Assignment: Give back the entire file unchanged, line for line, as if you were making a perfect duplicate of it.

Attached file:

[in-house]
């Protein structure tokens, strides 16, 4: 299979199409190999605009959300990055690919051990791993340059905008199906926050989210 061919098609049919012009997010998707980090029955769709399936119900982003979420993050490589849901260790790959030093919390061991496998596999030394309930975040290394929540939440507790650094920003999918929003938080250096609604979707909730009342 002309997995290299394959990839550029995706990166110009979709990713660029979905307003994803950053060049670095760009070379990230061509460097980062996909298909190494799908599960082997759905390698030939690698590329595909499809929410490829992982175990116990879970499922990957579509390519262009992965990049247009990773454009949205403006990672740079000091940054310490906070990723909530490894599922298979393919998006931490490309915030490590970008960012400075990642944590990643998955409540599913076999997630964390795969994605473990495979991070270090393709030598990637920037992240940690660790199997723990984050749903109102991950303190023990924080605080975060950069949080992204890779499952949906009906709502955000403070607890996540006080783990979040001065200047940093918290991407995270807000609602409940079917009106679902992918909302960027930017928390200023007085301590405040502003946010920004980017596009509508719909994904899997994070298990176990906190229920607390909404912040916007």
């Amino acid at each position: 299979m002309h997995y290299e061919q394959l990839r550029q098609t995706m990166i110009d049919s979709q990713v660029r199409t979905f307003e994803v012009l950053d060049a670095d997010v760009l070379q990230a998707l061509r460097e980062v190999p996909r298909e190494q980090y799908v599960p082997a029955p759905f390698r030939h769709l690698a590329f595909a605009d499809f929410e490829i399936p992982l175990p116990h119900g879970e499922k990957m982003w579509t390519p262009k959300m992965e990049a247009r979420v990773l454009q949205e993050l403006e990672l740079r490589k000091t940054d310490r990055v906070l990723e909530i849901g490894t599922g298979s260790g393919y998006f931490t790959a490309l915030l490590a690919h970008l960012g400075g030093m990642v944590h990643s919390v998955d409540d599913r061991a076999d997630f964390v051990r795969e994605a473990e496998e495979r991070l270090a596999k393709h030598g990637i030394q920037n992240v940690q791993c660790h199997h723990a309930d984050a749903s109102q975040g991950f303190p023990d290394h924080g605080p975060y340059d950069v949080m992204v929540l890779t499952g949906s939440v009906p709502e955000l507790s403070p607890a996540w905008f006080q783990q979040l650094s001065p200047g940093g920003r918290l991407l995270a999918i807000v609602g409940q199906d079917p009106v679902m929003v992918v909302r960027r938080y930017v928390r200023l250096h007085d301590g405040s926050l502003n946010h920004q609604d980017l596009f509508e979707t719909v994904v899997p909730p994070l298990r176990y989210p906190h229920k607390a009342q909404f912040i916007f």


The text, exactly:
[in-house]
């Protein structure tokens, strides 16, 4: 299979199409190999605009959300990055690919051990791993340059905008199906926050989210 061919098609049919012009997010998707980090029955769709399936119900982003979420993050490589849901260790790959030093919390061991496998596999030394309930975040290394929540939440507790650094920003999918929003938080250096609604979707909730009342 002309997995290299394959990839550029995706990166110009979709990713660029979905307003994803950053060049670095760009070379990230061509460097980062996909298909190494799908599960082997759905390698030939690698590329595909499809929410490829992982175990116990879970499922990957579509390519262009992965990049247009990773454009949205403006990672740079000091940054310490906070990723909530490894599922298979393919998006931490490309915030490590970008960012400075990642944590990643998955409540599913076999997630964390795969994605473990495979991070270090393709030598990637920037992240940690660790199997723990984050749903109102991950303190023990924080605080975060950069949080992204890779499952949906009906709502955000403070607890996540006080783990979040001065200047940093918290991407995270807000609602409940079917009106679902992918909302960027930017928390200023007085301590405040502003946010920004980017596009509508719909994904899997994070298990176990906190229920607390909404912040916007």
């Amino acid at each position: 299979m002309h997995y290299e061919q394959l990839r550029q098609t995706m990166i110009d049919s979709q990713v660029r199409t979905f307003e994803v012009l950053d060049a670095d997010v760009l070379q990230a998707l061509r460097e980062v190999p996909r298909e190494q980090y799908v599960p082997a029955p759905f390698r030939h769709l690698a590329f595909a605009d499809f929410e490829i399936p992982l175990p116990h119900g879970e499922k990957m982003w579509t390519p262009k959300m992965e990049a247009r979420v990773l454009q949205e993050l403006e990672l740079r490589k000091t940054d310490r990055v906070l990723e909530i849901g490894t599922g298979s260790g393919y998006f931490t790959a490309l915030l490590a690919h970008l960012g400075g030093m990642v944590h990643s919390v998955d409540d599913r061991a076999d997630f964390v051990r795969e994605a473990e496998e495979r991070l270090a596999k393709h030598g990637i030394q920037n992240v940690q791993c660790h199997h723990a309930d984050a749903s109102q975040g991950f303190p023990d290394h924080g605080p975060y340059d950069v949080m992204v929540l890779t499952g949906s939440v009906p709502e955000l507790s403070p607890a996540w905008f006080q783990q979040l650094s001065p200047g940093g920003r918290l991407l995270a999918i807000v609602g409940q199906d079917p009106v679902m929003v992918v909302r960027r938080y930017v928390r200023l250096h007085d301590g405040s926050l502003n946010h920004q609604d980017l596009f509508e979707t719909v994904v899997p909730p994070l298990r176990y989210p906190h229920k607390a009342q909404f912040i916007f």